You probably read about the major problem with iPhones back in 2018. The problem was eventually solved. Experts were able to determine that iPhone failures were attributed to telugu characters.
What led to this problem? How could it have been avoided? iPhone users and developers alike should understand the root cause of the problem and take the steps to avoid it.
Background on the Telugu Characters that Caused Problems for iPhone Users
A flaw in the iOS 11 operating system sparked anger among iPhone users. The trigger is an Indian character -called telugu- that affects the operation of the device and the apps, causing them to shut down and a systemic crisis in the device.
Users detected that the “bug” spreads through instant messaging or email services, such as iMessage, WhatsApp, Facebook Messenger, Outlook and Gmail. Also Safari and MacOS applications and Apple Watch.
This is a frustrating failure, as it leaves emails, messages and other basic smartphone functions inaccessible.
What happens when the error is triggered? The system simply “hangs” when a device displays, receives or pastes into a text field a character in Telugu, an Indian language used by some 70 million people.
Even when it appears through a notification that is previewed on the home screen, the failure could directly prevent access to the main screen and automatically restart the computer.
The Indian character of the discord.
The Indian character of discord.
The causative letter is curious, as the character involved is not very common in Telugu words. However, because the sound it makes is unusual, it cannot easily be replaced by another character when necessary.
Nevertheless, Apple quickly developed a corrective update to address this issue with the release of iOS 11.2.6. It is now available for download on all of the apple company’s media, whether they are phones, iPads or smart watches, check out the best Apple Watch faces as these are just so cool!
Prior to the update, the possible workaround was to try to delete the entire message or conversation containing this symbol, either through an unaffected device or with some beta version. Another way, although more radical, was to restore a backup before the message was received.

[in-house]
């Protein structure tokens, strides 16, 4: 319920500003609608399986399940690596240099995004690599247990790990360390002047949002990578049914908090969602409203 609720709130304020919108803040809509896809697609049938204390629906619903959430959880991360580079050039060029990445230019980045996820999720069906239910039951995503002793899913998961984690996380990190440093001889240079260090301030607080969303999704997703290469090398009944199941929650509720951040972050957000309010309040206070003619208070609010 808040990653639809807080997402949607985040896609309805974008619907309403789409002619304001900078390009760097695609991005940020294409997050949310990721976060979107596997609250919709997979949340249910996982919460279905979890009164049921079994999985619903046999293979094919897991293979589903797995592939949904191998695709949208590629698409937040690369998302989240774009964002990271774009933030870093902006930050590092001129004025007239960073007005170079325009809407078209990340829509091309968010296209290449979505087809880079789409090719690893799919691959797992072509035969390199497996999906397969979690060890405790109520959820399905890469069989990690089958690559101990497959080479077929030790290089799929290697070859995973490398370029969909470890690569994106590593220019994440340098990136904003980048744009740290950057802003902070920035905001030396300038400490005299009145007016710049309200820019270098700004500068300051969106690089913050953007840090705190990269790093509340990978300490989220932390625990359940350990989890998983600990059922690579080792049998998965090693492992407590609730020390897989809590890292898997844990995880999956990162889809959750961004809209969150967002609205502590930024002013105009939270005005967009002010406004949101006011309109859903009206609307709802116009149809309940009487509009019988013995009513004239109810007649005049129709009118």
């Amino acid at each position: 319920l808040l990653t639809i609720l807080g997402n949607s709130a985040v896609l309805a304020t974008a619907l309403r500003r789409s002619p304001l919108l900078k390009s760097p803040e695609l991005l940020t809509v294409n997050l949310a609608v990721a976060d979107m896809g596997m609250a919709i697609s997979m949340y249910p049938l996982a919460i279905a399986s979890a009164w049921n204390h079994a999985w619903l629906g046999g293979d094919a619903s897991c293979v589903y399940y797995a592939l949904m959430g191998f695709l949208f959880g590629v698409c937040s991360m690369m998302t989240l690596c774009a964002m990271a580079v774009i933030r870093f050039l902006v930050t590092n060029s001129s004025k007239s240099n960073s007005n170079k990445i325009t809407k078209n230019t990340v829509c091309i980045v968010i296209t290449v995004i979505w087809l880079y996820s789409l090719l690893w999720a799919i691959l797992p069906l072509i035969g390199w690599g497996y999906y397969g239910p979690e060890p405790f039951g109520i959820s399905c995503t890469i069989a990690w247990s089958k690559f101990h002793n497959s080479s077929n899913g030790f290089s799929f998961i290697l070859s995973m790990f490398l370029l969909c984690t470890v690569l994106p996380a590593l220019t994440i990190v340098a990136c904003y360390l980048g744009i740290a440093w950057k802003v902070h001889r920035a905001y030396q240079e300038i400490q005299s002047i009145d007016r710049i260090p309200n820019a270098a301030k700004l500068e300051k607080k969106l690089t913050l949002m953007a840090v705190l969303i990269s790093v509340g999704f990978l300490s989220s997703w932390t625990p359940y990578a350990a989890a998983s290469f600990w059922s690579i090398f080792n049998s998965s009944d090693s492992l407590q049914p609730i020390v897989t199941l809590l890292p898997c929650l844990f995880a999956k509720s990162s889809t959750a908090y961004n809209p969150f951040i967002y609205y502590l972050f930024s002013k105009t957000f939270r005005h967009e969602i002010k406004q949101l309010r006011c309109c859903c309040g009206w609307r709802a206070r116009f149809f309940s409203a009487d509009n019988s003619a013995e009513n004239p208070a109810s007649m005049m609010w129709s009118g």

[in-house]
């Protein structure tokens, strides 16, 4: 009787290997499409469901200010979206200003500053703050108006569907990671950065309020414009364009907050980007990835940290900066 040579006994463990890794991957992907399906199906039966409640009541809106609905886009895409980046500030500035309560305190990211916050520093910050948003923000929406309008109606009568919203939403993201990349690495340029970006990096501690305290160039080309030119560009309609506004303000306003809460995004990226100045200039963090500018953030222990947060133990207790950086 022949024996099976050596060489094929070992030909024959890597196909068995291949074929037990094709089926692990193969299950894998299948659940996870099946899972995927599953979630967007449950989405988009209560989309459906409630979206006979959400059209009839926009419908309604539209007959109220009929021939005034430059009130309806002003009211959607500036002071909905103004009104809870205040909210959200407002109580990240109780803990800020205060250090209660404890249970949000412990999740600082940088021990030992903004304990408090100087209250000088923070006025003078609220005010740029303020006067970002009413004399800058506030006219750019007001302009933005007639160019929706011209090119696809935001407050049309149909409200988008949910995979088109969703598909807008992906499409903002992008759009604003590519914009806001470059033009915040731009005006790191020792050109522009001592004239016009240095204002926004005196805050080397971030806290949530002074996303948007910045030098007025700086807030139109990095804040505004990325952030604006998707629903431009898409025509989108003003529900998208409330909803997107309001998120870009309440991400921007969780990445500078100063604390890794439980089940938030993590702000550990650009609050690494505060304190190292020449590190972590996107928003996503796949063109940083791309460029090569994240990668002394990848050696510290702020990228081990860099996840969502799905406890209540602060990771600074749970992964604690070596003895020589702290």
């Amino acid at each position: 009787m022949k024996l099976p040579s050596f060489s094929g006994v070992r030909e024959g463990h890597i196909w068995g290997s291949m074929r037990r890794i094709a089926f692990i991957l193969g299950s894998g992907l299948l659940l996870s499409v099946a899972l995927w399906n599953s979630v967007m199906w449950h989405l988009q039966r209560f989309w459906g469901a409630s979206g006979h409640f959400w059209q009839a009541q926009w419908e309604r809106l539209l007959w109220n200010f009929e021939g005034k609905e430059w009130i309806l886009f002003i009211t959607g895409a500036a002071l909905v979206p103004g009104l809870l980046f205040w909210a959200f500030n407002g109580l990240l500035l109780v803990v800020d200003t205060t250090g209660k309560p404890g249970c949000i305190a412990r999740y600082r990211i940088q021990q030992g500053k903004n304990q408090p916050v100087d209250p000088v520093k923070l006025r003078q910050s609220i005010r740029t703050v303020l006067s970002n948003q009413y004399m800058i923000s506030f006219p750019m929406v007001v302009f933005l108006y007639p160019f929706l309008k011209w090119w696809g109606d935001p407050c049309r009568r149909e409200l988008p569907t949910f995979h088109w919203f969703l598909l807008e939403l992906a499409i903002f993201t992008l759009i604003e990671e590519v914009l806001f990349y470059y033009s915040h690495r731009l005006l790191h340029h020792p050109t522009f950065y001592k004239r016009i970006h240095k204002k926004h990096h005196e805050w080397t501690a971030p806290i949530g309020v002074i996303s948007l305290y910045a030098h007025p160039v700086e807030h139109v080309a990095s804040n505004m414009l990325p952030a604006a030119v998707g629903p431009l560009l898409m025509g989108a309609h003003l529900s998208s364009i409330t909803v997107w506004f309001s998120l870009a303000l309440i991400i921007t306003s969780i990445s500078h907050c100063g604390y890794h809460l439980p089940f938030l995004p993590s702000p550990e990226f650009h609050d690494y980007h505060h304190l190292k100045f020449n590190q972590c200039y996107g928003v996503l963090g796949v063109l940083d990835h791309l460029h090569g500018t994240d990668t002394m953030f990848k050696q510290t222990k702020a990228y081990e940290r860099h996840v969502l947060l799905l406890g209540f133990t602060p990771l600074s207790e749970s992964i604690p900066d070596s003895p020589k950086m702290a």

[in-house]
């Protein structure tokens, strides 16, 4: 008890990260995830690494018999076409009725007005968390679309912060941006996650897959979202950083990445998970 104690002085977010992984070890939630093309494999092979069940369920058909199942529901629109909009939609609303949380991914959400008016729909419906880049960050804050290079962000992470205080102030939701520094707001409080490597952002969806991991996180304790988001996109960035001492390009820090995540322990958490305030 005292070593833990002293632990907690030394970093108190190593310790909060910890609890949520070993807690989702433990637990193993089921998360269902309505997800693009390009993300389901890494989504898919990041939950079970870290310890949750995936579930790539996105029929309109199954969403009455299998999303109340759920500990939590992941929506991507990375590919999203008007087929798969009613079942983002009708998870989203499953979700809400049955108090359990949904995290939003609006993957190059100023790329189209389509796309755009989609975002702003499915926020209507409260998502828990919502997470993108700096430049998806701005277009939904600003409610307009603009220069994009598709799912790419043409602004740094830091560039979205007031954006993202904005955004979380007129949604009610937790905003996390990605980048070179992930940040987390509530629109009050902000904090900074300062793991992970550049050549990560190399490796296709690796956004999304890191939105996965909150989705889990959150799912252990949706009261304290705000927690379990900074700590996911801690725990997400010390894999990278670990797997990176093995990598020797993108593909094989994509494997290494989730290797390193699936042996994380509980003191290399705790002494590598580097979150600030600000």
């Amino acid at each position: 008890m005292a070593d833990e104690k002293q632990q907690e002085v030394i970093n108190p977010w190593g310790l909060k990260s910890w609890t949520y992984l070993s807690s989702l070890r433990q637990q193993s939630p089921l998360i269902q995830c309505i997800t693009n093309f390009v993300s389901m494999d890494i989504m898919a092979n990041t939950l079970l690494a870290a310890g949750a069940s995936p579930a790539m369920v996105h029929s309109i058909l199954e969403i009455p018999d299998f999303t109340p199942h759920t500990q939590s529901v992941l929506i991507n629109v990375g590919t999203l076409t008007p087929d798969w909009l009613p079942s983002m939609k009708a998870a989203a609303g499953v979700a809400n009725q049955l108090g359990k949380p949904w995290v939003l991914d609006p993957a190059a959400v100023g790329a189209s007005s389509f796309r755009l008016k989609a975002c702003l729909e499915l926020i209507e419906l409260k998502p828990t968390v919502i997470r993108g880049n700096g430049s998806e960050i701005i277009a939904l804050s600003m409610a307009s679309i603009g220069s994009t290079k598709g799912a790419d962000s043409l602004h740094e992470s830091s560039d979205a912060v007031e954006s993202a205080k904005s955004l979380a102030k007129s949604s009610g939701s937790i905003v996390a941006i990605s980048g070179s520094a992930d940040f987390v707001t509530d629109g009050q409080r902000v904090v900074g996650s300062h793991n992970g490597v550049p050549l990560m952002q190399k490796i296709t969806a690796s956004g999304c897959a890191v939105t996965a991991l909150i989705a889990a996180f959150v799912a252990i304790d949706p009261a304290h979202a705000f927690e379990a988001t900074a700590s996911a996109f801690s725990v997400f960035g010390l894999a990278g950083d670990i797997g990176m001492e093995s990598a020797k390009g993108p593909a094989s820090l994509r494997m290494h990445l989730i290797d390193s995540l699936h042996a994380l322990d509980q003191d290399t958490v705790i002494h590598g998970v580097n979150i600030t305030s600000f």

This is not the first time that the system has suffered this type of failure and it generates headaches among users. Apple devices have already suffered other “text bombs”. One of them was the “Chaios” bug, which has led to the message application freezing or restarting after special links were included within the body of a text.
There were also issues with an “exploit” that was triggered when sending messages with emojis of white colored flags and rainbows, or the typing of a zero.
Last month, it became known that a link could freeze the iPhone, something that was solved with the iOS 11.2.5 update, before iOS 11.3 arrived, which already has a fixed version.
The iOS also suffered problems in 2016, when a five-second video that could destroy the phone was released; and the year before, when a text that could disable the iMessage app was viralized.
The truth is that failures are breeding grounds for evil. After the last mistake with the Telugu character became public knowledge, many took advantage of it to cause harm.
As a joke, messages with the symbol began to multiply on Twitter and social networks. Others, directly, preferred to send it to their friends and family.
Regardless of who circulated it, anger and stupefaction among the victims was the order of the day.
We Can Learn from This Issue
Developers should do a better job beta testing new features with smartphones. The Telugu character problem is a prime example. Fortunately, we have learned from this problem and have started taking appropriate steps.